Work with the important animal pathogen foot-and-mouth disease virus (FMDV) by several groups over the last decade has permitted identification of a highly conserved, essential Arg-Gly-Asp domain on capsid protein VP1, which is involved in recognition of cellular receptors for this virus, including αvβ3 (8–13). Structural and functional work with rhinovirus and poliovirus indicated that the receptor recognition domain of these viruses was located at a depression or canyon inside the viral capsid (14, 15). This separated the receptor recognition site, conveniently hidden from immune attack, from variable surface residues corresponding to antigenic sites. The need to conserve critical residues was again equated with prohibition to change. It was work with FMDV that changed this picture dramatically. First, the FMDV structures determined by Stuart and colleagues (1619) revealed that, contrary to other picornaviruses, no canyon or pit was present on the smooth FMDV surface. Furthermore, the critical receptor recognition Arg-Gly-Asp domain was located on a highly mobile loop (the G–H loop of VP1), which was also a major antigenic site for the virus (2022). Additional structural work by Fita and colleagues (23) further indicated that the Arg-Gly-Asp motif is not only part of the receptor recognition site but it also interacts directly with some anti-viral neutralizing antibodies. Recent work with poliovirus and rhinovirus has also suggested that, interestingly, there is significant overlap between the subset of amino acid residues involved in receptor recognition and those belonging to antigenic sites (24). In addition to implications for coevolution of antigenicity and cell tropism, these observations emphasize one of the major evolutionary mechanisms used by RNA viruses: extremely active mutant production with continuous action of negative selection (3, 25). The Arg-Gly-Asp triplet is conserved not because it is not subjected to antibody attack but because the viruses that incorporate variations at this site cannot survive and, thus, they cannot be isolated and analyzed.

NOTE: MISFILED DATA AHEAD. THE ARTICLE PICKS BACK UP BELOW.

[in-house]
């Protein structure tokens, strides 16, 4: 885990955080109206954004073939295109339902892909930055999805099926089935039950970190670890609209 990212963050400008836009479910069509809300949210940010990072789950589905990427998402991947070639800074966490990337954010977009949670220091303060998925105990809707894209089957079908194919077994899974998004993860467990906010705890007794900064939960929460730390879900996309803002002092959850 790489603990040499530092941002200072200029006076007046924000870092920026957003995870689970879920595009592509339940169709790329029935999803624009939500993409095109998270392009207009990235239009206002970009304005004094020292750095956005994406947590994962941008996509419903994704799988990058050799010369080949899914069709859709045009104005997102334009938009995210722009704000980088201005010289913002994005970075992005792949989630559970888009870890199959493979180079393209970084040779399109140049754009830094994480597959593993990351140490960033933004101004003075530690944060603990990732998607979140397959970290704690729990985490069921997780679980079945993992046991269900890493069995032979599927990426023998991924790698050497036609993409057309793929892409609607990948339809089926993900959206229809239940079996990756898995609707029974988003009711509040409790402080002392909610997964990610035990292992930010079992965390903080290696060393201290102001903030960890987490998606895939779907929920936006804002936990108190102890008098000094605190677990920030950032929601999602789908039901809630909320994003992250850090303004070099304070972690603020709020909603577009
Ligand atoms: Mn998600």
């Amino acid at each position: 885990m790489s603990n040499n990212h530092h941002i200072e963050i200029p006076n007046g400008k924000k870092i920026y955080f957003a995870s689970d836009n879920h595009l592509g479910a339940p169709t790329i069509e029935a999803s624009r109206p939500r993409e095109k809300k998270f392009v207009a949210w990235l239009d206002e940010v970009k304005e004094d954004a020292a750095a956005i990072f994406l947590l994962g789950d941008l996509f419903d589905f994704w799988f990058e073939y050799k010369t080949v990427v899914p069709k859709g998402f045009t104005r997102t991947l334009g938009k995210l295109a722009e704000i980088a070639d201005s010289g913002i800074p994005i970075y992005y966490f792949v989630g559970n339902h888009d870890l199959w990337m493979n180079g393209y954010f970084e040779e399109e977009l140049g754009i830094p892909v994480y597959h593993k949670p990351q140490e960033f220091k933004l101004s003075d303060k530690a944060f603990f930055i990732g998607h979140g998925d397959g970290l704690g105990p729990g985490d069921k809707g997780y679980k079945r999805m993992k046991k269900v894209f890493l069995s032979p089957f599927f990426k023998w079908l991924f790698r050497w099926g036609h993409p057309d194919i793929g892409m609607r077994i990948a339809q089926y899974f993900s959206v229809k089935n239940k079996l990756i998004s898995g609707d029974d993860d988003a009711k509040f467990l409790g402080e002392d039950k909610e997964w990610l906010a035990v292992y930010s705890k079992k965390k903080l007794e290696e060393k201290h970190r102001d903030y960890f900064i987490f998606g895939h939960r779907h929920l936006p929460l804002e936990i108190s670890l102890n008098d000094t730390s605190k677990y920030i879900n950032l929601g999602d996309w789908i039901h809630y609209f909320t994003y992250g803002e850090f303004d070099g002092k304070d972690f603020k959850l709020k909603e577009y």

Here we document that the evolutionary capability of FMDV embraces the possibility that upon replication of the virus in a constant cell culture environment, even the Arg-Gly-Asp (RGD) motif may become dispensable.


Virus and Monoclonal Antibody (mAb).

FMDV C-S8c1 is a plaque-purified derivative of the vaccine strain FMDV C-S8 (Santa Pau, Spain) (26). The passage history of FMDV C-S8c1 in cell culture involved three successive plaque isolations and an amplification from about 105 to 108 plaque-forming units (pfu) in BHK-21 cells. FMDV C-S8c1p100 is the C-S8c1 virus propagated 100 times in cell culture. Serial passages of FMDV C-S8c1 were performed by infecting a monolayer of about 2 × 106 BHK-21 cells with 4 × 106 to 8 × 106 pfu (multiplicity of infection 2–4 pfu per cell) (27). The progeny of each infection was used to infect a fresh cell monolayer at the same multiplicity of infection. It must be emphasized that contrary to persistent infections in which the BHK-21 cells coevolved with FMDV (28), in the present experiments BHK-21 cells did not evolve, since a fresh monolayer from the same clonal stock of cells was used for each viral passage. mAb SD6 recognizes an extensively characterized epitope within the G–H loop of VP1 (29).